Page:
If you want to minimize the “standing around alone waiting for the band to go on” time, call the venue the day of the show and ask what time the headliner will take the stage. I first did that years ago for a GA show because I was wearing a “boot” for a foot condition, which made standing painful. These days I call the venue before any show, then show up 10 minutes before the headliner time so that I can grab a drink and work my way somewhere onto the floor with a good sight line (hard to effect when one is 5’3″). I have not seen an opening band in years, and I treasure that extra time I have to myself.

      *Well, I DID love live music up until a few years ago, when I noticed the ubiquity of phone recording during the shows really seemed to diminish the energy of the crowd. That, plus the boredom of the moldy oldy bands going back out on tour 25+ years after their best work, probably because their finances took a dive in recent days and they need money again (guess what, bands, my mutual funds are the same as yours, so I cannot afford your concert tickets), has dissuaded me from going to shows regularly.

      1. Mr. Shark*

        Sometimes you’re missing out on the opening bands. A lot of times they have new music and new creative energy. I understand the idea of wanting to wait and only see the main attraction, but (as you mention) many of the bands touring are just touring off their old music, so seeing a new band that is similar in style to the band you’re paying to see may be beneficial.

        I’ll go to concerts myself. It’s nice, because if I want to pay to get a good seat up front, I don’t have to worry about whether or not my friend can afford it or wants to pay as much as I’m willing to pay. Or if I want to be up front, and therefore get there early enough to get near the stage, I don’t have to worry if they don’t want to get to the show early.

    15. Miss Pantalones en Fuego*

      I do sometimes! My only friend who has the same tastes in music as I do is in another country and my husband thinks my favourite bands are “easy listening” so I just go by myself. I don’t go to as many as I used to, partly because of the expense and the fact that I am a middle aged woman who is tired all the time now, but I still enjoy it.

    16. Alternative Person*

      Yeah, been doing so for years. When I started, I kept a safety item in easy reach (collapsible umbrella in a backpack side pocket) but I’ve never had any issues. Follow the usual steps for going out- tell someone where you’re going and arrange a check in, watch your drinks, etc., maybe hang back the first few times when figuring out the dynamics but otherwise, go forth and have fun.

    17. StellaBella*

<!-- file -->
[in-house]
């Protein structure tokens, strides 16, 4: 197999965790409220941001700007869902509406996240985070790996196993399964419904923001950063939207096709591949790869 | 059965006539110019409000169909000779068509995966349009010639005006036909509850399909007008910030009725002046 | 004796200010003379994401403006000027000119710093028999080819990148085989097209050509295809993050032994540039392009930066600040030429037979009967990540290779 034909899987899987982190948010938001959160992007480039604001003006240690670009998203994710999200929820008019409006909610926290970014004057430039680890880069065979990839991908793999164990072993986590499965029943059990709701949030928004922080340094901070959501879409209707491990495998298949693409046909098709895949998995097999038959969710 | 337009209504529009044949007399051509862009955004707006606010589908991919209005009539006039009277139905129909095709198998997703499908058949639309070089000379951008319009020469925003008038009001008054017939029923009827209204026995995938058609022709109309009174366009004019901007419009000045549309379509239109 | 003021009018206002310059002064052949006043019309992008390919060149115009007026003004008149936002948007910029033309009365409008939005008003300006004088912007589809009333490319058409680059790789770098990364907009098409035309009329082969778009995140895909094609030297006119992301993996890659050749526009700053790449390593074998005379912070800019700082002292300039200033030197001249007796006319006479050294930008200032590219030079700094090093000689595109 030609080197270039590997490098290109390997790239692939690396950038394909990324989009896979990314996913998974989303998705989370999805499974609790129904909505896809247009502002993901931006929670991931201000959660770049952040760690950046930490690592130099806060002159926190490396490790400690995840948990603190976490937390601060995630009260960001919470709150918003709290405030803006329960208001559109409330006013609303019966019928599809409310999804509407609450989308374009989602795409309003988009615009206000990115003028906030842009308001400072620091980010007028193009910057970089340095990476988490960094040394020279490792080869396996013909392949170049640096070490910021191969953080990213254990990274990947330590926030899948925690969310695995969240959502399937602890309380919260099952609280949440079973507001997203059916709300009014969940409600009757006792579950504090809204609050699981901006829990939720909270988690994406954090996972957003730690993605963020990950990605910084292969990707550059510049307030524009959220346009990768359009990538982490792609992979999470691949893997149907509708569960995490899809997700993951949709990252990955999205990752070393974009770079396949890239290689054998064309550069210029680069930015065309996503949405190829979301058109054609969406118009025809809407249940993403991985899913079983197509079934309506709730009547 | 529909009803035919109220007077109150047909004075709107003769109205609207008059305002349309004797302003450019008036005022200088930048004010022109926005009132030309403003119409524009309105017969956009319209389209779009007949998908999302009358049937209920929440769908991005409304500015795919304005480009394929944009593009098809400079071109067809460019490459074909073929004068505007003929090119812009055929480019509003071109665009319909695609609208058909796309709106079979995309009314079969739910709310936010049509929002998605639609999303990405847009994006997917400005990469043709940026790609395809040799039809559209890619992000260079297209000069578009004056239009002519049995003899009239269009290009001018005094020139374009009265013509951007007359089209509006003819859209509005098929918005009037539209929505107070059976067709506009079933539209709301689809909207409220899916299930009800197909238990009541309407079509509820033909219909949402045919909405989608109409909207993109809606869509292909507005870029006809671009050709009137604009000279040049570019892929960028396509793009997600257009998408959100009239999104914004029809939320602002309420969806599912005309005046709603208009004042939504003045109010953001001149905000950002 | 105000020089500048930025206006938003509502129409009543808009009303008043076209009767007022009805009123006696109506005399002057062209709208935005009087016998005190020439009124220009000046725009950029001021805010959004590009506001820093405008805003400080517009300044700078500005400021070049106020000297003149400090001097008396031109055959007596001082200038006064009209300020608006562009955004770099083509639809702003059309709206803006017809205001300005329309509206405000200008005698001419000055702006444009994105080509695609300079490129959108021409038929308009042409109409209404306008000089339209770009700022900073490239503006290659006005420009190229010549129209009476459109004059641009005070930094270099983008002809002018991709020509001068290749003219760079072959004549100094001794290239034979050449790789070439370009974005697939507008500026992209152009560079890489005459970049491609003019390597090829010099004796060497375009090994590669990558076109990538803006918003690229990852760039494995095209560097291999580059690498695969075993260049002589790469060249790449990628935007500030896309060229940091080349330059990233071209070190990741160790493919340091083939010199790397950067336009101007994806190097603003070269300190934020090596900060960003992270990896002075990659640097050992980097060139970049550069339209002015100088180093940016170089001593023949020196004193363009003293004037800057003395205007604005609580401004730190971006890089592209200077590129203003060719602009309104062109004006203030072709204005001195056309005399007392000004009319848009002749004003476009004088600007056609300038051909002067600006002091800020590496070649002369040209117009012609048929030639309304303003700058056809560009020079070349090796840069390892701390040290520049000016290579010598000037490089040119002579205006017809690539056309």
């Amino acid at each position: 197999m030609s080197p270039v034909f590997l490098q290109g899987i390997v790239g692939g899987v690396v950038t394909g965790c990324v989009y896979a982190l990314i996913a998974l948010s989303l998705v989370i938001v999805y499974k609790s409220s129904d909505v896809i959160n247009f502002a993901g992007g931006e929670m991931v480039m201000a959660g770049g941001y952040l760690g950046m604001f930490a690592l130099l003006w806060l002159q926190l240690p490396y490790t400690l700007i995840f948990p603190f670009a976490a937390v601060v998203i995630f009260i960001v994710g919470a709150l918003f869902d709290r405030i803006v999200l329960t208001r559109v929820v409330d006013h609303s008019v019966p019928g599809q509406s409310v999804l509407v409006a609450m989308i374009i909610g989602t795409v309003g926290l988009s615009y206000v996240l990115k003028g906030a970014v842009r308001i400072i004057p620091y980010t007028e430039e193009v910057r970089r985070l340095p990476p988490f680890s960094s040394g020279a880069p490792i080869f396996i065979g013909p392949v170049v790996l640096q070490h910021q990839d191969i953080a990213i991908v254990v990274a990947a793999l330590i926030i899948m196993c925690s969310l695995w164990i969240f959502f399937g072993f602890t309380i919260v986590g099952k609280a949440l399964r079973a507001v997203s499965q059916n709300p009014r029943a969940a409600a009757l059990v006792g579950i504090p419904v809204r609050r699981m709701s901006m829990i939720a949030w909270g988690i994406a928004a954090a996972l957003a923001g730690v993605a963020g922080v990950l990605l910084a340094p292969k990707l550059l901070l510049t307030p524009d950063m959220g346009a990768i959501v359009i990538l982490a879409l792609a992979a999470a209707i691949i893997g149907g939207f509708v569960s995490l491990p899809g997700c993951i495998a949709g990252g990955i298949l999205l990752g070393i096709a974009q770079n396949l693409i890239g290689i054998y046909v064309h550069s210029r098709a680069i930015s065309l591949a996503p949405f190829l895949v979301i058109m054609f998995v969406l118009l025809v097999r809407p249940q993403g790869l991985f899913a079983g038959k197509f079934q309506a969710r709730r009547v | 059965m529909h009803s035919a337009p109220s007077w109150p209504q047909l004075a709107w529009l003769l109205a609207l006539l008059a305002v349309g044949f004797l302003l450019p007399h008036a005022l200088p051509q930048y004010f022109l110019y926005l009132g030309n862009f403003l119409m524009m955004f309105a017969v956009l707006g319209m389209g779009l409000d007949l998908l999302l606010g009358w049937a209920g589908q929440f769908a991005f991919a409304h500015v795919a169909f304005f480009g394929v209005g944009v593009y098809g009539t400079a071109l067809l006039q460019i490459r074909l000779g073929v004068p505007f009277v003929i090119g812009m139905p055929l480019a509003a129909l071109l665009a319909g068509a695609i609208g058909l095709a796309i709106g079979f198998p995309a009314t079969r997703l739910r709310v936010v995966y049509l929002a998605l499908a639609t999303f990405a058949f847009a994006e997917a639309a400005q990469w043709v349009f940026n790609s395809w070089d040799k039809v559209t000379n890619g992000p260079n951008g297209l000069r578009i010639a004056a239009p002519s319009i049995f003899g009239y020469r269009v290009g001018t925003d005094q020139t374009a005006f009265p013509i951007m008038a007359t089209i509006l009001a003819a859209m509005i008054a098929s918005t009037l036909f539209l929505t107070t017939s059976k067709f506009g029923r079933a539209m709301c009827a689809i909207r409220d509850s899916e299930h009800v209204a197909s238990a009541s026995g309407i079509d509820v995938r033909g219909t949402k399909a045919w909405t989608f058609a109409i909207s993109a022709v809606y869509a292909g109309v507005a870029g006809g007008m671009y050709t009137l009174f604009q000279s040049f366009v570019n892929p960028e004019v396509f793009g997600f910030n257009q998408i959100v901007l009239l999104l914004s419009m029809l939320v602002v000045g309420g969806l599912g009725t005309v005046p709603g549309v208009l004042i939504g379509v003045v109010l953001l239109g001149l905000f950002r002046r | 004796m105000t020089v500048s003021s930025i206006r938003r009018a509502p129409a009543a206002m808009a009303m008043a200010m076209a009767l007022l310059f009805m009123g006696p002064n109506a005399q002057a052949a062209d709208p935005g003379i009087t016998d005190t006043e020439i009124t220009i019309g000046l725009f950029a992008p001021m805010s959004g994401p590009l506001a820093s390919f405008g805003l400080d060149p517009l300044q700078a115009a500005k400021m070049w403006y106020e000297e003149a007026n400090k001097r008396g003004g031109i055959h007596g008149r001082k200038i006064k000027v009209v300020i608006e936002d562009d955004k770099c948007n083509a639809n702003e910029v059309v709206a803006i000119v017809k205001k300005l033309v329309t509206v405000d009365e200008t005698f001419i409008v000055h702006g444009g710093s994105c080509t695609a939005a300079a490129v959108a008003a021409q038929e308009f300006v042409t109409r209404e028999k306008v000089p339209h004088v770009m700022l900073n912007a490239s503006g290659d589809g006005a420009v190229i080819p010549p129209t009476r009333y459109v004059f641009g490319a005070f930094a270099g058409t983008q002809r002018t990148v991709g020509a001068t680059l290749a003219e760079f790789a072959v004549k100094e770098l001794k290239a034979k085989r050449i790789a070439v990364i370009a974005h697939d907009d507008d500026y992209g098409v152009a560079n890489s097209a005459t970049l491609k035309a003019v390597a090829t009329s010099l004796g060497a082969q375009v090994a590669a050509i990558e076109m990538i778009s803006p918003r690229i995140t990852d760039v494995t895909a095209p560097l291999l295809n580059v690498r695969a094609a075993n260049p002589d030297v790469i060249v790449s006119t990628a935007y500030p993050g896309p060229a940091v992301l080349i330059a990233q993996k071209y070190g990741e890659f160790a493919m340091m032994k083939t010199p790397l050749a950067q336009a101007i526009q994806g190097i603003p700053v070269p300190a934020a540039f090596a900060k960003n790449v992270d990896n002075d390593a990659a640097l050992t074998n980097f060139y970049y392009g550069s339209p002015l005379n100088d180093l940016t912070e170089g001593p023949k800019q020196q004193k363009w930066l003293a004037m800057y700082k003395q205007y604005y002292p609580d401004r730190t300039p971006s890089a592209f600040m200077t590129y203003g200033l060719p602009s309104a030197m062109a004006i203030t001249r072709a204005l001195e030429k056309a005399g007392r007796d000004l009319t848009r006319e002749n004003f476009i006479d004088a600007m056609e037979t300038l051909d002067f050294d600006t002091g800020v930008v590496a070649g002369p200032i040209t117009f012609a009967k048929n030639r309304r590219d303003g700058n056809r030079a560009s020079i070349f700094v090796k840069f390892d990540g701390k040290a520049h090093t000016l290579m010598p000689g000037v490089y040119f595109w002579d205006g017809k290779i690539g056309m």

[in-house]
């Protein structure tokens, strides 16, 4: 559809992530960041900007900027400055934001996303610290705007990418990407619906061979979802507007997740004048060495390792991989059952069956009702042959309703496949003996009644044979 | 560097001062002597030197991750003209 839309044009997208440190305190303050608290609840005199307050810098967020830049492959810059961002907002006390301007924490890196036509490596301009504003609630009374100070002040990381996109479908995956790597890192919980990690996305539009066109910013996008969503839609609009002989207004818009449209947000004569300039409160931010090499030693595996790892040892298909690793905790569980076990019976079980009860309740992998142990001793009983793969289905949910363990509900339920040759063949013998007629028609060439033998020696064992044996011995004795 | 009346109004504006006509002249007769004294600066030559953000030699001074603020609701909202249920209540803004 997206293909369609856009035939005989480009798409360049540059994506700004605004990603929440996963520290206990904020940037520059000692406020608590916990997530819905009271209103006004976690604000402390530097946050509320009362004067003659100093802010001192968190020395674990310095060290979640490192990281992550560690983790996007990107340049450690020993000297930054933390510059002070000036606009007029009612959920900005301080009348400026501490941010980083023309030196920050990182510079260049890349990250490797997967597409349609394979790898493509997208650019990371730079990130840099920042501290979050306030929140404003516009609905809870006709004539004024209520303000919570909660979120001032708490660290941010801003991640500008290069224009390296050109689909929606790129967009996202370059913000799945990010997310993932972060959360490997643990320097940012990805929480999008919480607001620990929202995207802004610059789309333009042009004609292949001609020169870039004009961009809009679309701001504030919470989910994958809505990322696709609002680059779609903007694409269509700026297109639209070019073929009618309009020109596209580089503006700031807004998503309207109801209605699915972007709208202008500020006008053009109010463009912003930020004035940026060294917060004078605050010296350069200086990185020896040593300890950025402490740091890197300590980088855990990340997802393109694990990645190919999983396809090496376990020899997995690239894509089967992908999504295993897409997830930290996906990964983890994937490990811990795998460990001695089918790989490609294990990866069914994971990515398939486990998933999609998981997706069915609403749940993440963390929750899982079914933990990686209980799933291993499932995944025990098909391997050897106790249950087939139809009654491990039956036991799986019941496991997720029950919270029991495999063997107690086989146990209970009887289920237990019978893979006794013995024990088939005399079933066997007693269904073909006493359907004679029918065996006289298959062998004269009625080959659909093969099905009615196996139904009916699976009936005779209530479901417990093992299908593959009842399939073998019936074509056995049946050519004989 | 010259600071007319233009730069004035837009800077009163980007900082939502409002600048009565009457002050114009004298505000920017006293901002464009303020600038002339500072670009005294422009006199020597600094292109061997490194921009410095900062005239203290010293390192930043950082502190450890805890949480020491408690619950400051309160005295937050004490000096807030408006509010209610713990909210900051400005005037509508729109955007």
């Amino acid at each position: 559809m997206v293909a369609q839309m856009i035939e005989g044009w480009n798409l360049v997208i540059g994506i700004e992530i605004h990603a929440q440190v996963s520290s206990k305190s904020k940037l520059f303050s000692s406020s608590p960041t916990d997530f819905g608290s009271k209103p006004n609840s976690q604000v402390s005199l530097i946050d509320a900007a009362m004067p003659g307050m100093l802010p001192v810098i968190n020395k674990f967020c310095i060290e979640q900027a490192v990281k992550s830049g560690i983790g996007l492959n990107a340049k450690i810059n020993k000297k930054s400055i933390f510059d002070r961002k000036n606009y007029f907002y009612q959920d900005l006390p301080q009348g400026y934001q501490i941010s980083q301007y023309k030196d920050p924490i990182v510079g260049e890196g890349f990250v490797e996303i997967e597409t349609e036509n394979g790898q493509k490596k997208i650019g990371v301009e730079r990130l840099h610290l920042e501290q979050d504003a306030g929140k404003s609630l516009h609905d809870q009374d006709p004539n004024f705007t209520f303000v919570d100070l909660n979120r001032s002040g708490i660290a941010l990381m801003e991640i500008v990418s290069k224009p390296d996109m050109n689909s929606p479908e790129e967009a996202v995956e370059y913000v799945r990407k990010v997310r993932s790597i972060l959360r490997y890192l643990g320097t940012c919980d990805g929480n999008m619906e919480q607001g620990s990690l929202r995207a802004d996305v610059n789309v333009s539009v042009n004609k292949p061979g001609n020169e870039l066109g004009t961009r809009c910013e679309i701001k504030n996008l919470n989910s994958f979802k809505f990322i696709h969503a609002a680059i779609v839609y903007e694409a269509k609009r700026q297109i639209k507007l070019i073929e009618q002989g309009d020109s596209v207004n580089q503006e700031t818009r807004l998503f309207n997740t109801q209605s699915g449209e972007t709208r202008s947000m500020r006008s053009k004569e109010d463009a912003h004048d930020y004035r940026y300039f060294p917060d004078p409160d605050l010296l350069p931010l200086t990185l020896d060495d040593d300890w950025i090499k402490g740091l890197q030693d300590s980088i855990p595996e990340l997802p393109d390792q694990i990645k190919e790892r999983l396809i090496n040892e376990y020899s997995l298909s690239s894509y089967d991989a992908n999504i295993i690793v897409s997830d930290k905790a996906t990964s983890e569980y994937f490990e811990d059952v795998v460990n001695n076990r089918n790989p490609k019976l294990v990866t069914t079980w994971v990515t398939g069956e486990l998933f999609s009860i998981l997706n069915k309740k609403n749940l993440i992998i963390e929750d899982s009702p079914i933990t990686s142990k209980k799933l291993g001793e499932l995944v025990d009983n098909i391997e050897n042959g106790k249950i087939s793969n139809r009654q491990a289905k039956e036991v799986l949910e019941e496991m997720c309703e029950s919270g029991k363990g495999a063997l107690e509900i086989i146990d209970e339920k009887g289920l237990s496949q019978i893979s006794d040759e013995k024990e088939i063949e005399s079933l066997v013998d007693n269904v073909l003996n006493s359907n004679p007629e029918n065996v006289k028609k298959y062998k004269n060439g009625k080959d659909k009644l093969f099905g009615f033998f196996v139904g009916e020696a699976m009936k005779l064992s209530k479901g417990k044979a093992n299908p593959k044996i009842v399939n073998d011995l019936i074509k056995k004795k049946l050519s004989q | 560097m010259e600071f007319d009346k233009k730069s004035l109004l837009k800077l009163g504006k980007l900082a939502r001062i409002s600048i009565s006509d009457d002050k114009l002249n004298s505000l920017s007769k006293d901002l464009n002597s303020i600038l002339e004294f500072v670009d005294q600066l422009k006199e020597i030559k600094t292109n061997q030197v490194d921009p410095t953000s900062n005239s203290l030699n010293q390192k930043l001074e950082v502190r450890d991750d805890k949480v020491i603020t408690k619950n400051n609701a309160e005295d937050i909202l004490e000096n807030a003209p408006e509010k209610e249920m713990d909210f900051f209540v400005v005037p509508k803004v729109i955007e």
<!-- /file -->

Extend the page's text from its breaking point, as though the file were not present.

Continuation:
I do. I have gone to concerts in my city and in cities 2-3 hrs away. Not many of my friends like my favourite band si I am happy to go alone. I am female. I find places to stand hear security usually. Never had any issues.

  18. You can call me Al*

    We have two cats, one older, sedate and in mostly good health except for some hip issues that make stairs hard.
    The other is a young but fully grown kitty who happily plays and bounces and rockets around the whole house.
    They get along great 90% of the time, and surprisingly, younger kitty has been able to engage older kitty in play somewhat, but occasionally younger kitty’s energy annoys older kitty and we have to separate them for an hour or so. When younger cat is calm, they snuggle together in the same bed, they often groom each other, etc. We’ve had older cat for 10 years, younger cat for about 18 months. Both female, both spayed as kittens. Both were born after their pregnant mama was rescued from a feral colony and adopted out at 10 weeks. We got younger kitty after her first adoption failed over her energy level. Was supposed to be a short term foster, but as can happen, she’s family now.
    We live in a three story townhome and have a litter box on every floor. Young cat uses all three. Older cat, because of her difficulty with stairs, pretty much spends all her time on one floor and only uses that litter box.
    The last month or so a new issue has come up. Younger kitty is not letting older kitty use the litter box. So older kitty ends up just reliving herself anywhere.
    Here’s what we’ve tried:
    Feliway diffuser on the floor where older cat hangs out
    Additional litter box on the floor where older cat hangs out. (Younger kitty defends both)
    Took both to the vet, both had a clean bill of health and vet didn’t have any suggestions other than an additional litter box.
    Closing the younger kitty up on another floor a few times a day and placing older kitty in the litter box. This is the only thing that works, but it’s getting old and I’d rather not have to do that forever.
    Older kitty is much bigger than younger kitty, so I can’t think of a litter box that would accommodate the bigger kitty and also keep the smaller kitty out.
    Other than this standoff over the litter box, they still get along the same. They’ll go from grooming and snoozing together in the same bed to angry conflict over the litter box in less than 5 minutes. Then back to purring and spooning on the couch.
    Would love any advice.

    1. fposte*